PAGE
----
I have three things to share in this post.
That’s it and then I will stop talking. Well, probably not, but I do promise to be present and listen so you can talk. This week, I’ve got veggies on the mind, so without further ado:
1. Try a new veggie this week. My challenge to you. Something you don’t think you like. Something you didn’t like as a child. Something you’ve never seen before. One. New. Veggie. Check out farmer’s markets. This time of year is the perfect time to get to know a farmer, if you’re not one. Or the perfect time to bug a neighbor who has a backyard garden going. Here’s a site for farmer’s markets. Be sure to confirm hours with the pandemic affecting these kinds of things.
2. Broccoli sprouts. Wish I could offer you some to try. They’re innocuous. A bit stronger tasting than alfalfa, not as pungent as radish sprouts. They’re spendy in stores—and the packets are teeny tiny—but super easy to grow at home. On the counter. In a jar. Rather than tell you how I do it and reinvent the wheel, check out these simple instructions from Dr. Patrick Quillen:
How to Grow Broccoli Sprouts
1. First, buy seeds for sprouting that are either approved by International Sprout Growers Association (ISGA) or USDA certified organic.
2. Find a glass container with large mouth, some cheesecloth and a few strong rubber bands.
3. Place around 3 tablespoons of sprouting seeds with three times the amount of purified water into the jar. Gently shake the jar to soak up all the seeds. Place the cheesecloth over the mouth and secure it with a rubber band.
4. Allow the seeds to soak for six to twelve hours, then drain them thoroughly and rinse.
5. Leave the jar on its side and away from direct sunlight. Repeat this process till sprouts appear.
6. By day 3, the seeds will sprout. In 3 more days, the sprouts will attain their maximum carcinogen detoxifying properties.
Actual sprouting kits are available on-line which can simplify the process even more. I order seeds and kits through my buying club, Frontier Natural Products Coop, and they are also available other places online, such as Vitacost, if you’re interested in avoiding Amazon because of their unfriendly stance towards employees.
And why, exactly, do we want to go to all this trouble? Why do we want to add teeny tiny broccoli sprouts to our diets?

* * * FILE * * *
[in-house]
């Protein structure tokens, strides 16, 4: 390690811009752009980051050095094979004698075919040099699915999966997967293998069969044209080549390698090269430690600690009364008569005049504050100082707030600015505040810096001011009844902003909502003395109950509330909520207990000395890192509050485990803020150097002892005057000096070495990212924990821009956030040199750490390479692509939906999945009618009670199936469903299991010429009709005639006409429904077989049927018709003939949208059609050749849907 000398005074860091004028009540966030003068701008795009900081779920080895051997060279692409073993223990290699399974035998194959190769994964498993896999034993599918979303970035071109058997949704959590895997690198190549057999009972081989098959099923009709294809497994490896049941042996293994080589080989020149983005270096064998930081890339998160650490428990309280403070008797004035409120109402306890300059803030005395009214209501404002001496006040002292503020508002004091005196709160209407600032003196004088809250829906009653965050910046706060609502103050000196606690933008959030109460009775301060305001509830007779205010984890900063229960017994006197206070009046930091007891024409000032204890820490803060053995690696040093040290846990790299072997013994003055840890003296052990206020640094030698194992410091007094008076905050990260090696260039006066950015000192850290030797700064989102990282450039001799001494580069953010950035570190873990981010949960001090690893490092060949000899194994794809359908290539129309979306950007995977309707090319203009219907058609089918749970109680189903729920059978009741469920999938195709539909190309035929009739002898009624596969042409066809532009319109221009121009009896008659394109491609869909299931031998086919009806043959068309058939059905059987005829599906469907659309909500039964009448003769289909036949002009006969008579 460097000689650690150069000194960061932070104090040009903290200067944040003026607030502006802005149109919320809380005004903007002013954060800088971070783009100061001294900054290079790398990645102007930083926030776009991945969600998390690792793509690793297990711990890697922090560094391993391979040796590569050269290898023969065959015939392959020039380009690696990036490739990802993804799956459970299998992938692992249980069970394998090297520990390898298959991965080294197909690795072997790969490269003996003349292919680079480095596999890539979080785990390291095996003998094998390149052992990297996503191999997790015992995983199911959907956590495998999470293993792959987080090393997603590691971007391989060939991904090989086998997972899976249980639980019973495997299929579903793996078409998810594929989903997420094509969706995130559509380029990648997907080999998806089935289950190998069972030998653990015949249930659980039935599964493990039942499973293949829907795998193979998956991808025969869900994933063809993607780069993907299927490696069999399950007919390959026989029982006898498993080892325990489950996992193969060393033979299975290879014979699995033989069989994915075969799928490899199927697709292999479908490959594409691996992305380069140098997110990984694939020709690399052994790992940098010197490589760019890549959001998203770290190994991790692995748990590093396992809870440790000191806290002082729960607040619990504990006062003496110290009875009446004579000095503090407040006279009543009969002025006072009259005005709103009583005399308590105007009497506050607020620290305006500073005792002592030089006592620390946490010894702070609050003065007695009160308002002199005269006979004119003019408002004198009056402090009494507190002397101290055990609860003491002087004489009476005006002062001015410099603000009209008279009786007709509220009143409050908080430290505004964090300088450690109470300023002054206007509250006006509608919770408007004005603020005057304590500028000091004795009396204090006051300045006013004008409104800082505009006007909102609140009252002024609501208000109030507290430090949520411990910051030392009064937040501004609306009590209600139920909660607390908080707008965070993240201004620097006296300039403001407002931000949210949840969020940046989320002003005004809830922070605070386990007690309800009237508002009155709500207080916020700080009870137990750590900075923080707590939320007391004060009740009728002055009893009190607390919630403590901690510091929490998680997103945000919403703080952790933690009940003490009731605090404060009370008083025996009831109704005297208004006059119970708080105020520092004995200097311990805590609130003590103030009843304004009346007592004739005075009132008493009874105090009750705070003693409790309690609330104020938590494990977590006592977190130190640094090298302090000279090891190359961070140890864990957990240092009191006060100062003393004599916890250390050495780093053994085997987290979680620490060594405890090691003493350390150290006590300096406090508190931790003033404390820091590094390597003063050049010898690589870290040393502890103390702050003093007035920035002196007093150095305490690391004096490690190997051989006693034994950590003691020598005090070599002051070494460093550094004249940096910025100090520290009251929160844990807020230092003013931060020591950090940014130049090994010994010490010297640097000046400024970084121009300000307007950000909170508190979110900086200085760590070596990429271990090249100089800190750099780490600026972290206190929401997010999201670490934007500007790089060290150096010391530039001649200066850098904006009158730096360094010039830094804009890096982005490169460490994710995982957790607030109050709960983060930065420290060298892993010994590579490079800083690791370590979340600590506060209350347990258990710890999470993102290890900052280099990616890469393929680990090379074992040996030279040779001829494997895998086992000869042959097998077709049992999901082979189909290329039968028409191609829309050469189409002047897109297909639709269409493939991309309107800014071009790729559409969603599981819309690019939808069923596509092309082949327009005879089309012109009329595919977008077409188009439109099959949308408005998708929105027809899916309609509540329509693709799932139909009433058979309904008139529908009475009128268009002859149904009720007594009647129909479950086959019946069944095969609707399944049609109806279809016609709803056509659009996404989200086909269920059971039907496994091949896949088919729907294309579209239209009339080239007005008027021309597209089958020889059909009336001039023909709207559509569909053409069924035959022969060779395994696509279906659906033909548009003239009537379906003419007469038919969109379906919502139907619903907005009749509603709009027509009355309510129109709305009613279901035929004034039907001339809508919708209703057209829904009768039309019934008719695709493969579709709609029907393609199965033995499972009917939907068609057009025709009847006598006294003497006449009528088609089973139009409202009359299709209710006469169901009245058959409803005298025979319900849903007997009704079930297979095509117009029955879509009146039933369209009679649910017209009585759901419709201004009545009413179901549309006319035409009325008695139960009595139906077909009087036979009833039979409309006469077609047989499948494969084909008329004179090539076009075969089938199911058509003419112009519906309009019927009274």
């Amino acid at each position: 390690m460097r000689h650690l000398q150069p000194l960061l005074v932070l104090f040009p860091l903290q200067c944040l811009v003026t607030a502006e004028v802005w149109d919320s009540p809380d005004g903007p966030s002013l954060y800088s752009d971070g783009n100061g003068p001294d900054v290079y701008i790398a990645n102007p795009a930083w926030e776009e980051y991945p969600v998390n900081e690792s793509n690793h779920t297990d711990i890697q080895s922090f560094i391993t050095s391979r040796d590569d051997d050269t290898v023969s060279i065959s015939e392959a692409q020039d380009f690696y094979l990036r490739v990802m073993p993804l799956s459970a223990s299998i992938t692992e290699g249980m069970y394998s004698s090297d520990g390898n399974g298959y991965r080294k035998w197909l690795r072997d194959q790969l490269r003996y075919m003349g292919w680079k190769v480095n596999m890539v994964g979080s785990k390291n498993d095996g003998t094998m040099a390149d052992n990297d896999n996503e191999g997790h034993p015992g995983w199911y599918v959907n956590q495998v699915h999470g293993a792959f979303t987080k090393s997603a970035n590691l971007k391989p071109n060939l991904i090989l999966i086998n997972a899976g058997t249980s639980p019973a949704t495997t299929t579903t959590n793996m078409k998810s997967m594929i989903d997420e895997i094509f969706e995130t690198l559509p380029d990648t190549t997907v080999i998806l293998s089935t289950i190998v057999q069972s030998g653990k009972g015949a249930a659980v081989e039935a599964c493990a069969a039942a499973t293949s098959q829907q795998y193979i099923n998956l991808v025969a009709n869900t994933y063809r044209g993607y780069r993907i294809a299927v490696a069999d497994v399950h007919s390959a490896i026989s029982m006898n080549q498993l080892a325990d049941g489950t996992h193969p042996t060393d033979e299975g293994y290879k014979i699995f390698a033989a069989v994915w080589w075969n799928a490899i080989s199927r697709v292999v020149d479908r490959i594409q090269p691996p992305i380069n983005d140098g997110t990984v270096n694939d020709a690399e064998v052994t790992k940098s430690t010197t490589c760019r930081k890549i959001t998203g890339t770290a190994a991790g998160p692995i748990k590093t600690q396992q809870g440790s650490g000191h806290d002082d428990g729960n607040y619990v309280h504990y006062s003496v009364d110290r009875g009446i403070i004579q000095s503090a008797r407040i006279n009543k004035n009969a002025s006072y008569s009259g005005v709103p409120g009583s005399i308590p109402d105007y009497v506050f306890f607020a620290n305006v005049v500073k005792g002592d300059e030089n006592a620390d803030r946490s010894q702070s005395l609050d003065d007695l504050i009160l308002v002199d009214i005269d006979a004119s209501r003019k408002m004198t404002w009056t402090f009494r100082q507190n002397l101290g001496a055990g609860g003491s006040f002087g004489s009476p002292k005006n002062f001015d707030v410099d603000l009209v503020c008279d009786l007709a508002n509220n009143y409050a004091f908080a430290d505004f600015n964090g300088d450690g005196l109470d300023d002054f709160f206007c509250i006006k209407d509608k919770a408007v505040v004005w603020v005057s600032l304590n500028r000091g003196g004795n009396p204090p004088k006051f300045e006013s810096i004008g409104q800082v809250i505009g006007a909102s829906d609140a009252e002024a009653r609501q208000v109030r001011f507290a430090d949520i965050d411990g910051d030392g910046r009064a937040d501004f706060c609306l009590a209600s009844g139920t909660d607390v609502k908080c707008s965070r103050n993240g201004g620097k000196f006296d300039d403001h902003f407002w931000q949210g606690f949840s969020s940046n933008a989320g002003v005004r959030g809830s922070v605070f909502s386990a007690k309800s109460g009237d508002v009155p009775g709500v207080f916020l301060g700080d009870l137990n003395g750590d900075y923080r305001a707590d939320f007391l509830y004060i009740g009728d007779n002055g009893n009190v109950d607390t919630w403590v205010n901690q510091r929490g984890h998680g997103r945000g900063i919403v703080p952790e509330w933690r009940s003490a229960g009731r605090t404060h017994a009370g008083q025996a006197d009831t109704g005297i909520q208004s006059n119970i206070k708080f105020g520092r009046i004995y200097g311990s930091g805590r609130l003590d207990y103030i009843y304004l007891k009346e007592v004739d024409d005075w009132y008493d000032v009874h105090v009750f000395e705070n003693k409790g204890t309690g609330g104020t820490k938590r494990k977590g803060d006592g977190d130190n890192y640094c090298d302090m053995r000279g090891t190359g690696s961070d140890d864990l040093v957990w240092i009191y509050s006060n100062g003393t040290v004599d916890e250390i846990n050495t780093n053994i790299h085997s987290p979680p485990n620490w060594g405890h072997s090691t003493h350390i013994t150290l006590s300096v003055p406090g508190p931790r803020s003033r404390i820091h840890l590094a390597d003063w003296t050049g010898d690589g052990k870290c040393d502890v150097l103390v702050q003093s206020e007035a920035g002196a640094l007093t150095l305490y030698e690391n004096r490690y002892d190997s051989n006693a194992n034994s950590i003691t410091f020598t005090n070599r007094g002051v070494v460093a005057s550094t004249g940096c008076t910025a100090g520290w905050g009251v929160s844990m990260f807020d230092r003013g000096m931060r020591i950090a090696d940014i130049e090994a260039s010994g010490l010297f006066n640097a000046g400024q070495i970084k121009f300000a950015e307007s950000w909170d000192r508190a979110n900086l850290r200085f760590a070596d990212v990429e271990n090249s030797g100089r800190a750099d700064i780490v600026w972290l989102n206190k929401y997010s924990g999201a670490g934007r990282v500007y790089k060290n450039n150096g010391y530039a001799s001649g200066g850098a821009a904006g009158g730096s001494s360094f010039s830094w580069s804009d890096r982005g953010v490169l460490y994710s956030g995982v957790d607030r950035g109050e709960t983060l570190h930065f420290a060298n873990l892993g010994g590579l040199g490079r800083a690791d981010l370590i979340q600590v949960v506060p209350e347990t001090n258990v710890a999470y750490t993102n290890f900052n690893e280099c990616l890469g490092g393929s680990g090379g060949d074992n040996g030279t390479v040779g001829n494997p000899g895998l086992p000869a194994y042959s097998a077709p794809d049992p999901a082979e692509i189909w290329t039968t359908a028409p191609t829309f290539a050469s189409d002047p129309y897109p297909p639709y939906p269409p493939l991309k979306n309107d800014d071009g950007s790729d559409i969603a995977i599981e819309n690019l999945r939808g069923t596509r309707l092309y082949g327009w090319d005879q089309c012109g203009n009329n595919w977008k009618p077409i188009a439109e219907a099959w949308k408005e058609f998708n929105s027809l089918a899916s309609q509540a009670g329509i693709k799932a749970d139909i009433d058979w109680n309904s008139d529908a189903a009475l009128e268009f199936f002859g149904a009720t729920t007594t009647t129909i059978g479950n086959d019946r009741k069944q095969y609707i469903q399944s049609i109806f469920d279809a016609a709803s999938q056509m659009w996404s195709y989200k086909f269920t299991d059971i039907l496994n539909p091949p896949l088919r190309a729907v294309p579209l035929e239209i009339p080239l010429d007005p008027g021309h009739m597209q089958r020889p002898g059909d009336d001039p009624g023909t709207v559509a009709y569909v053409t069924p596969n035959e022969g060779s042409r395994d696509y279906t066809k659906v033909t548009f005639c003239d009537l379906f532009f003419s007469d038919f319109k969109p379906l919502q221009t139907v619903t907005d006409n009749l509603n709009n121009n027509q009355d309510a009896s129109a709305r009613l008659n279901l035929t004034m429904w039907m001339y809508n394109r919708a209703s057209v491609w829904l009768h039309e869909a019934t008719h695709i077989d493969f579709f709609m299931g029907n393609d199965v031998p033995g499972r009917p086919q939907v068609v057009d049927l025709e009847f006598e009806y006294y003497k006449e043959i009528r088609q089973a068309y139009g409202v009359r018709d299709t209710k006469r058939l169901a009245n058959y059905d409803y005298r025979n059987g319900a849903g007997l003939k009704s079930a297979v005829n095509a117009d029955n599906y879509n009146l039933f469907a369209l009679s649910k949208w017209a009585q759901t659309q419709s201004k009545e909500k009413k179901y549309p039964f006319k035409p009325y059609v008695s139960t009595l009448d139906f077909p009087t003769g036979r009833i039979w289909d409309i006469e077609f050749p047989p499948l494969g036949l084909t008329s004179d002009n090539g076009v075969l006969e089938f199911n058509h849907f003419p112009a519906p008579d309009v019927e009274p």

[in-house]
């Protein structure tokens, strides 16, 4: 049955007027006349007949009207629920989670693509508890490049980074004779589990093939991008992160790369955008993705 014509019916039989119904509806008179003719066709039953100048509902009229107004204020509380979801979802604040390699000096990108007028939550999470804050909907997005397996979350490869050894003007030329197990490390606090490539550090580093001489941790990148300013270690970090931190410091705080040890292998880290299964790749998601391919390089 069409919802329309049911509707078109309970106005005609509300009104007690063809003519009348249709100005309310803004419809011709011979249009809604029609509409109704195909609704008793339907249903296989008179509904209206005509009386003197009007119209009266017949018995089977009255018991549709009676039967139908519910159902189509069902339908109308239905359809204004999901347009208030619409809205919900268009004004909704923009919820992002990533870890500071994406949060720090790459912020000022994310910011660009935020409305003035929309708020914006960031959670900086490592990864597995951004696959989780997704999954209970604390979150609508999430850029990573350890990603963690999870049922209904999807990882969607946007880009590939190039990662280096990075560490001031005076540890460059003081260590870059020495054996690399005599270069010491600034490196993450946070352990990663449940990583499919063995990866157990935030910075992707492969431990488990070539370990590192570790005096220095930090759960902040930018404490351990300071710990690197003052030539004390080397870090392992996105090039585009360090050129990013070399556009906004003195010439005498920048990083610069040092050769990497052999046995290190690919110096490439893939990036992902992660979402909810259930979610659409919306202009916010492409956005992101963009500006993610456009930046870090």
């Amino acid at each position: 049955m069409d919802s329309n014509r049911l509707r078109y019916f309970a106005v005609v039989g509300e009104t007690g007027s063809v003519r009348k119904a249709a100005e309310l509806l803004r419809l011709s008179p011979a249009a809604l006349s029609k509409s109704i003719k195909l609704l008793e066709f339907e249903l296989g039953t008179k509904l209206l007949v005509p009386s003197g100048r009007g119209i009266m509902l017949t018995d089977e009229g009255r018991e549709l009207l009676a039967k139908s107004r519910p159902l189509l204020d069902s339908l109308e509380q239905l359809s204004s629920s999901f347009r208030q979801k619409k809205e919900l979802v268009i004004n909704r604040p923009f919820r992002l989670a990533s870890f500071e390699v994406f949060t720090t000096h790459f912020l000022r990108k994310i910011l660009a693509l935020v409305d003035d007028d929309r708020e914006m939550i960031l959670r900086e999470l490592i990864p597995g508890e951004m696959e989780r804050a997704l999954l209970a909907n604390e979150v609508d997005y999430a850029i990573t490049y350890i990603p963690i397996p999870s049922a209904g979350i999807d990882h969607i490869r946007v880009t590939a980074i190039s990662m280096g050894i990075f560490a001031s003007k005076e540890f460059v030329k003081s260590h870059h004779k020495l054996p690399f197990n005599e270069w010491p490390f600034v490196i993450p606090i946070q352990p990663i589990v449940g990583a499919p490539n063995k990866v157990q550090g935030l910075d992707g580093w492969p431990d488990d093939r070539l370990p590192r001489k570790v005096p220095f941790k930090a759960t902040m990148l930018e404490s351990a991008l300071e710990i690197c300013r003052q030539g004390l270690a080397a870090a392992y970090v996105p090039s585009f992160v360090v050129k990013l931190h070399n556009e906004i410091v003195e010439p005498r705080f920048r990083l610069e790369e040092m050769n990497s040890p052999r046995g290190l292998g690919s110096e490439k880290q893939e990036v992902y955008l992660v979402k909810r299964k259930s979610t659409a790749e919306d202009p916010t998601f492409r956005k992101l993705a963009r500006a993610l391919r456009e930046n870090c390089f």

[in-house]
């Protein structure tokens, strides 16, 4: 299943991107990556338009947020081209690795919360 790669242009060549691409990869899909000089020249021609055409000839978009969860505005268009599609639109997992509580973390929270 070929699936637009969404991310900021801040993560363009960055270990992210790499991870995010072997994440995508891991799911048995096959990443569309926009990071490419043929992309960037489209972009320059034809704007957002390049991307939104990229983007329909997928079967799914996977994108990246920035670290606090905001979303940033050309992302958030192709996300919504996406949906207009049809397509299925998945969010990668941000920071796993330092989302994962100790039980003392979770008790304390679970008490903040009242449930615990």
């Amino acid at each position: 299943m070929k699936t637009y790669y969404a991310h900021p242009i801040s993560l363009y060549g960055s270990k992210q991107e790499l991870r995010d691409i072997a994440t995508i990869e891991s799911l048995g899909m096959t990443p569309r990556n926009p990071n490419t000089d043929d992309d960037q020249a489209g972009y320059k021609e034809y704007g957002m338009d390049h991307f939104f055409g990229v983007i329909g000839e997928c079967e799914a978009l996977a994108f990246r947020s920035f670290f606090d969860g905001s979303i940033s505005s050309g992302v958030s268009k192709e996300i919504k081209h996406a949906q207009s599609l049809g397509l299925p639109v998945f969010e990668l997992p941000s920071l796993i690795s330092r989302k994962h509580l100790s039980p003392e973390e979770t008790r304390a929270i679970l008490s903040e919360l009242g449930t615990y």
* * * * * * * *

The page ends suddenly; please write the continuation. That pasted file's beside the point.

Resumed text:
Like the mustard seed, it be tiny and it be mighty.
Like broccoli, it is a powerhouse against cancer. But, whereas regular consumption of broccoli has been shown to reduce cancer by 30%, broccoli sprouts may boost that 20-50 times. As I write that, I find myself thinking, What?! A miniature vegetable can do that?! Check out this article for more details.
Not only does a key component of cruciferous veggies keep cancer away, it also supports detoxification in our bodies, so it is promoting the harmony of our body systems. And that is something we all need. Harmony in physical, mental, and spiritual health.
3. Our final food of the day: Flaxseeds. They’ve been pushed aside by our focus on sexier seeds of late, but good ole flaxseeds really pack a punch. They boost mood by providing building blocks for neurotransmitters. They prevent cancer and other diseases because of their omega-3 fatty acid profile and fiber content. And they even have protein. They are a wonder.
Easy to sprinkle on anything. Easy on the palate and they add that satisfying crunch which most of us enjoy. Some folks add it to smoothies, others to salads, or baked goods. These small seeds are versatile.
Something about small seeds today. Not sure what that is about, but let’s go with it. Good things come in small packages.
Speaking of packages: crucial to buy the flaxseeds whole and crush/grind them at home. Fresh. Freshly ground to crack open the shell and ensure our good bodies can digest. Left whole until then to ensure that the good seed doesn’t start to go rancid. Once that shell is cracked, the tender oils are exposed to oxygen and they start to turn. So we keep them whole until we want to call upon their goodness.
We can grind them in a coffee grinder and store them, ground in the fridge for 5 days. I store my opened packet of whole seeds in the fridge, as well.
Where to buy? Stores carry them, but to find whole, you may be better off buying online.
Let me know if you have issues finding the good stuff! If you're local, you are welcome to speak with me about the Frontier buying club.
And let me know how you get on trying a new veg, sprouting broccoli seeds, and grinding flax!
I’m here for you. For your health. Mind. Body. Spirit.